I’m a sucker for a good inescapable doom trap (from which the hero will, of course, inevitably escape). And so was my father.
Even twenty years later, he could describe in vivid detail how Batman had gotten out of the evil Dr. Daka’s room with the spiked closing walls in Chapter 14 of his 1943 movie serial (the Masked Manhunter blocked them in the proverbial nick of time with a crowbar tossed down to him by Robin). Dad also loved James Bond’s escape from Auric Goldfinger’s laser table, one of the best examples of that venerable melodramatic convention.
Like a classic detective story, the inescapable doom trap should always play fair, I think. The hero should escape by virtue of his own wits, resourcefulness and established abilities, prompting us to admire him all the more. He should never be saved by a random deus ex machina (something that happened too often in the hurriedly written and filmed movie serials).
One of my favorite examples from Silver Age Marvel Comics occurred in the story arc that ran in Daredevil 39-41 (April-June 1968), written by Stan Lee and drawn by Gene Colan.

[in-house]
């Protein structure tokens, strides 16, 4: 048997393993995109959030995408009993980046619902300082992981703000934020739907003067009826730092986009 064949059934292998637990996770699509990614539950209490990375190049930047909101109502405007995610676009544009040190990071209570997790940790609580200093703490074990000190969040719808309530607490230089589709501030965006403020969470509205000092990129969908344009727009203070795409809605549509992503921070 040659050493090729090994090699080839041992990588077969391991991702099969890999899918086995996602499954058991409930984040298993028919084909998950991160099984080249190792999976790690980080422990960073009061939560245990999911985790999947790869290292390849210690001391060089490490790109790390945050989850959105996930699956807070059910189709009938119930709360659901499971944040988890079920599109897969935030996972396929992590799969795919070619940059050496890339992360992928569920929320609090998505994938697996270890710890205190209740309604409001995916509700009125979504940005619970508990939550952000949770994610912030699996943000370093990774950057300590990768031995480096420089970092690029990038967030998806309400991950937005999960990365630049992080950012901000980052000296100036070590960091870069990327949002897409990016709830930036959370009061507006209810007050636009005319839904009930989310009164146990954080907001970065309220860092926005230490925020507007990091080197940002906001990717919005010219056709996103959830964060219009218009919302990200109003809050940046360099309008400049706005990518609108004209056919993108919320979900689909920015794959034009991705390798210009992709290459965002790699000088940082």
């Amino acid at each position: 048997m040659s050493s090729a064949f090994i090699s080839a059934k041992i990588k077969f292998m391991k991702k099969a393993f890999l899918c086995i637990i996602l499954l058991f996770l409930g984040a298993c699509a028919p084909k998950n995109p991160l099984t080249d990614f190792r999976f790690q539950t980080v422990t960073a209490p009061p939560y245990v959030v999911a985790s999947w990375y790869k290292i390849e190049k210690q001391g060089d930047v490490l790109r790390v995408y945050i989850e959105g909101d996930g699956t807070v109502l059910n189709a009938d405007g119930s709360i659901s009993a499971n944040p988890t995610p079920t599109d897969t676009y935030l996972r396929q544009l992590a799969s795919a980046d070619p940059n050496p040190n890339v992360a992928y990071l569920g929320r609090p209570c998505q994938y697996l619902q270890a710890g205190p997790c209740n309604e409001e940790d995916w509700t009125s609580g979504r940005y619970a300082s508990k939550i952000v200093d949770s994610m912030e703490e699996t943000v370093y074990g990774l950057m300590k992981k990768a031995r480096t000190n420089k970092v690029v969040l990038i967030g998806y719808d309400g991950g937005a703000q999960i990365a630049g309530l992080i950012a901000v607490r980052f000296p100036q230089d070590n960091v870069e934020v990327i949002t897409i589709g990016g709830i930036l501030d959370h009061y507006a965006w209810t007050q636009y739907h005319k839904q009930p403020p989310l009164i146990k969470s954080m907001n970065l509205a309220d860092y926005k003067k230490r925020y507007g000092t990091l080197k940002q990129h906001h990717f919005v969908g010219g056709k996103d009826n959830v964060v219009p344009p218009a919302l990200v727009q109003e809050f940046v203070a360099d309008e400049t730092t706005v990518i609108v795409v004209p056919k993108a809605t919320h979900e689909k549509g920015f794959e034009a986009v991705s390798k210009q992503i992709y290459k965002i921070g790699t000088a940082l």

To save his secret identity, Matt Murdock has had to invent and play the role of his own outgoing and brash twin brother, Mike, explaining away why the unmasked DD looks like him. For the second time, he’s up against the Unholy Three (Cat Man, Ape Man and Bird Man, who might have been Batman villains from a decade earlier). But the trio’s new boss, the Exterminator, has invented a time displacement gun that hurls Daredevil into what is essentially the Phantom Zone.
That’s a fate that would give even Superman trouble. It seemed to the reader that there was no way for a mere costumed acrobat to escape from a limbo where he could observe the real world, but do nothing to affect it. I just had to buy issue 41 to find out what was going to happen.
Turns out that DD was able to use his super senses to detect that he was only out of phase by a fraction of a second, and that increasing his speed just slightly could shift him back into the real world. Using his versatile billy club to snag the bumper of a speeding car did the trick. Daredevil escaped to save the day, killing off Mike Murdock in the process so he wouldn’t have to bother with that exhausting charade any longer.
I was entirely satisfied with the story, which helped fix this period in my mind as a favorite era for Daredevil’s adventures.